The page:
Another case study which had a different approach to the adoption of conservation tillage is the Morangarell Landcare group. The group was concerned with organic matter decline and structural damage on grey cracking clays. As there was little relevant conservation tillage research on these soil types, BMPs were formulated on the basis of research results from lighter textured soils. As these BMPs had an element of both extension and research, a research site on a 'virgin' stock reserve was established to obtain data on soil and economic data using conservation tillage farming systems whilst learning practical implementation problems. Following the first crop in 1997, there has been collaboration with research groups, private and government agencies and other landcare groups. Experiments have been established with CSIRO and other groups to investigate biofumigation, lucerne effects on dewatering and nutrients and soil structure/management systems and their sustainability. The farmers control the work being carried out on the site so they can answer their management questions by having research intermingled with extension and demonstration of the best management systems.

Discussion and conclusion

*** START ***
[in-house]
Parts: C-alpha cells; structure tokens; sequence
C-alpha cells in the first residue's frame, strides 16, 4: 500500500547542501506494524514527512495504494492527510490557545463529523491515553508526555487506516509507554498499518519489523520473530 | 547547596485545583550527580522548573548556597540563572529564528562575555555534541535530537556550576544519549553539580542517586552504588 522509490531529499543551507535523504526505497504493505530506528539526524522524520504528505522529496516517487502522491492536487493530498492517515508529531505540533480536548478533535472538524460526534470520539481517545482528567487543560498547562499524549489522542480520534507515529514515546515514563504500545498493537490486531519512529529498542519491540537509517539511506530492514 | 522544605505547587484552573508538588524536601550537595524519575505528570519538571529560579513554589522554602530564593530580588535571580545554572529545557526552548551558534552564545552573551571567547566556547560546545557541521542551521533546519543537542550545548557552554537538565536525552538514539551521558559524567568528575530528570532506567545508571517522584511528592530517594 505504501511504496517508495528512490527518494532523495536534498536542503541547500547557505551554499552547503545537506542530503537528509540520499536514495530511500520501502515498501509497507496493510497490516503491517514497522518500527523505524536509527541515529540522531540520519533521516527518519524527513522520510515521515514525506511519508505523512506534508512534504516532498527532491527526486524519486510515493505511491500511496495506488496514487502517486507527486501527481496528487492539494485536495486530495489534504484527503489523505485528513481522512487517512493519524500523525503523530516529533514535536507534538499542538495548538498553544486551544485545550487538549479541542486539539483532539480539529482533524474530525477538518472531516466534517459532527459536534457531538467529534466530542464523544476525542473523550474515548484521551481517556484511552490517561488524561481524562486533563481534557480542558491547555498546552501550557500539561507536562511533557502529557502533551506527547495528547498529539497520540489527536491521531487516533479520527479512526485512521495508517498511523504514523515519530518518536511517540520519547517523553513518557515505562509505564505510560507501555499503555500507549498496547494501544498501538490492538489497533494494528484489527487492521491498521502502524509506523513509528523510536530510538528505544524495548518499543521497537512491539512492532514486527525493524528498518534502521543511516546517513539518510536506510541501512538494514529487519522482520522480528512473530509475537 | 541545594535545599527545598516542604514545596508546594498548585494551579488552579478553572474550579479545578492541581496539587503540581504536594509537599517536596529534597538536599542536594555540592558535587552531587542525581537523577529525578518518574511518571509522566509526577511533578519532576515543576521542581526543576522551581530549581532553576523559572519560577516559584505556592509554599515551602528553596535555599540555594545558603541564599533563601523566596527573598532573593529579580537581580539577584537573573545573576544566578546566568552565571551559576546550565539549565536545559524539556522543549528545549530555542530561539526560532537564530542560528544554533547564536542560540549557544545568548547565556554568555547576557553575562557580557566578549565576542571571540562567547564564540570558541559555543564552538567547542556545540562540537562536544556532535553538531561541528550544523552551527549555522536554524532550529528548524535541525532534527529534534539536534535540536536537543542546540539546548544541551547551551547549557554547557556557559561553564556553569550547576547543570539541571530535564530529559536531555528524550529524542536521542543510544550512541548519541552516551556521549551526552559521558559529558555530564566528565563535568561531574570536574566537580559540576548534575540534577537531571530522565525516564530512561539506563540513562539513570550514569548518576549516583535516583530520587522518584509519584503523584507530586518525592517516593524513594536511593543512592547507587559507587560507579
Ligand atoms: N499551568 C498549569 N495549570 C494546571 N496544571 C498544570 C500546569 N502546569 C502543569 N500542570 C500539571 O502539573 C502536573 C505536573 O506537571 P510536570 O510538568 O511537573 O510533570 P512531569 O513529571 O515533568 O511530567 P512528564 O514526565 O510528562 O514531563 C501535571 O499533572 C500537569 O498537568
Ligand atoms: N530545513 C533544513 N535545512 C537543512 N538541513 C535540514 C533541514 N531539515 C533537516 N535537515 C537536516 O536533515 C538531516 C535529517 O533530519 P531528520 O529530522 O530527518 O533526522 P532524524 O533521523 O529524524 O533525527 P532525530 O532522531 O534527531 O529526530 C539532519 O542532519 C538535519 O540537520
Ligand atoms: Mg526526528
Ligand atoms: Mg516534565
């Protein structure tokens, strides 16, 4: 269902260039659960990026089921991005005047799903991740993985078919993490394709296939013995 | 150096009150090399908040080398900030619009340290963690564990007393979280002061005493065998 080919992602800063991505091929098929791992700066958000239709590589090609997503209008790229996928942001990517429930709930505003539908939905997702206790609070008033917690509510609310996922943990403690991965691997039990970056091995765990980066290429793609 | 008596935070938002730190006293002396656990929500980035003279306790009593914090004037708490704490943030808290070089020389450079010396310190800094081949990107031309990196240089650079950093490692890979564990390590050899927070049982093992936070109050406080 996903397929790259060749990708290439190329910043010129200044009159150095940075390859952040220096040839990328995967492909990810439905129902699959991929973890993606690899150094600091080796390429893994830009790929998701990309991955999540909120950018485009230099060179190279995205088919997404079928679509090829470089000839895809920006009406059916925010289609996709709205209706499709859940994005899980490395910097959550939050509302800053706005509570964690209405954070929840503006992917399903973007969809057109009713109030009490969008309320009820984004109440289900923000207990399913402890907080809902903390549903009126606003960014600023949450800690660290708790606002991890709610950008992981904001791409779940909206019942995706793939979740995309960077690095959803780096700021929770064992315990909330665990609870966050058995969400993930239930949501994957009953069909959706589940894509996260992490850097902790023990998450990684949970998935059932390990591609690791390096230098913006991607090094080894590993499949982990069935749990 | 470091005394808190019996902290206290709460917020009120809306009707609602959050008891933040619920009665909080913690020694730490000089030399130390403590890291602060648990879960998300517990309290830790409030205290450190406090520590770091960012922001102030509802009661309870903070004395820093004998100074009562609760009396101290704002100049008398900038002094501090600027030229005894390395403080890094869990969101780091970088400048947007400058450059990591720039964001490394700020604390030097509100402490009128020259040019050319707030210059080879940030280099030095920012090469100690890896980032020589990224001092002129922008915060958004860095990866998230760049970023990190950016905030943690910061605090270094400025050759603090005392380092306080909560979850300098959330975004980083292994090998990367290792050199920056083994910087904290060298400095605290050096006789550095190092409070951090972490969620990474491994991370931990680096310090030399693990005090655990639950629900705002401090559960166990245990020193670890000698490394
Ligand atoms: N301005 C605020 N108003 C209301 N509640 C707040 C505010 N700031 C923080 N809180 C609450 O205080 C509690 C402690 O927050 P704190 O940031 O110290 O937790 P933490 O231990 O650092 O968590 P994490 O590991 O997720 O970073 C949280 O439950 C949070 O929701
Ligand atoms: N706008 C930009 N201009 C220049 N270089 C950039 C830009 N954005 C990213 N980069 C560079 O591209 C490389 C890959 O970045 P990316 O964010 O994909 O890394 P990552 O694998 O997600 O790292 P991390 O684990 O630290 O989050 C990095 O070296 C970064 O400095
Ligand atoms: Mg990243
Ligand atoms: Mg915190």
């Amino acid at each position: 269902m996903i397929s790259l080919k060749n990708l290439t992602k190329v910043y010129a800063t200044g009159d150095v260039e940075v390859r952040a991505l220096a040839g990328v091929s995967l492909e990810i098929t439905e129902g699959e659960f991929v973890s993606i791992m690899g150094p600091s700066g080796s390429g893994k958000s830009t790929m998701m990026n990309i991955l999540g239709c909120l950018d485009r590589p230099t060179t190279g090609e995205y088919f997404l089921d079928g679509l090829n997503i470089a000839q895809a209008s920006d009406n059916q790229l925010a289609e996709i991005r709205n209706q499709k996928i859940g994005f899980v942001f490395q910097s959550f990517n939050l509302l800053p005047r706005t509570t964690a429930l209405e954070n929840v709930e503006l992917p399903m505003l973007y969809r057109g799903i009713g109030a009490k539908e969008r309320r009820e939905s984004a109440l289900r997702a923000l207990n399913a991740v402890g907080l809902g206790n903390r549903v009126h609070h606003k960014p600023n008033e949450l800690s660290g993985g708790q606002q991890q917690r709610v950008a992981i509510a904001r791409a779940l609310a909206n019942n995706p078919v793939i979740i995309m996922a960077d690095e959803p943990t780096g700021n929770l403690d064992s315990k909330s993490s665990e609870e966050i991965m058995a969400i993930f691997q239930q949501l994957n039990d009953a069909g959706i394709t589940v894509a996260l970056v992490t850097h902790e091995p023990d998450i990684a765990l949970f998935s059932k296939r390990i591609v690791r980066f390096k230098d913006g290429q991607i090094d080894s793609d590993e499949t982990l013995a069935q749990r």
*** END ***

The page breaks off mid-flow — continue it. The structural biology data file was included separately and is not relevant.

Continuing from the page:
These case studies highlight how a well structured extension/demonstration effort can get research adopted to change management systems and promote new research. There are however problems of trying to quantify the success of this work. A good approximation was reported by Vanclay and Hely (6) who stated farmer's knowledge about land degradation increased between 1993 and 1996 due to the NLP project. Farmers reported their high level of changed behaviour was due largely to increased knowledge and participation in extension activities of the Departments. Actual survey figures showed that cultivation before sowing was reduced from 2.8 in 1993 to 2 in 1996 due the acceptance of conservation tillage practices. Another indirect method of gauging success was the formation of the Central West Conservation Farming Association in response to the need for more research, demonstration and practical information. The group now has 350 members and has had an annual attendance of 1500 to 2000 farmers at their conservation farming seminar and field day for the last three years. More recently over 70 % of the NSW Rural Assistance Authority drought preparedness grant for conservation machinery was allocated to the DLWC Central West region. These figures support the success of the conservation tillage extension/demonstration program in this region. Hopefully adoption to this level will become statewide to address soil structural and erosion problems. Also this approach ensures future research because farmers are providing support in the formulation of projects to get answers to specific and relevant queries and problems.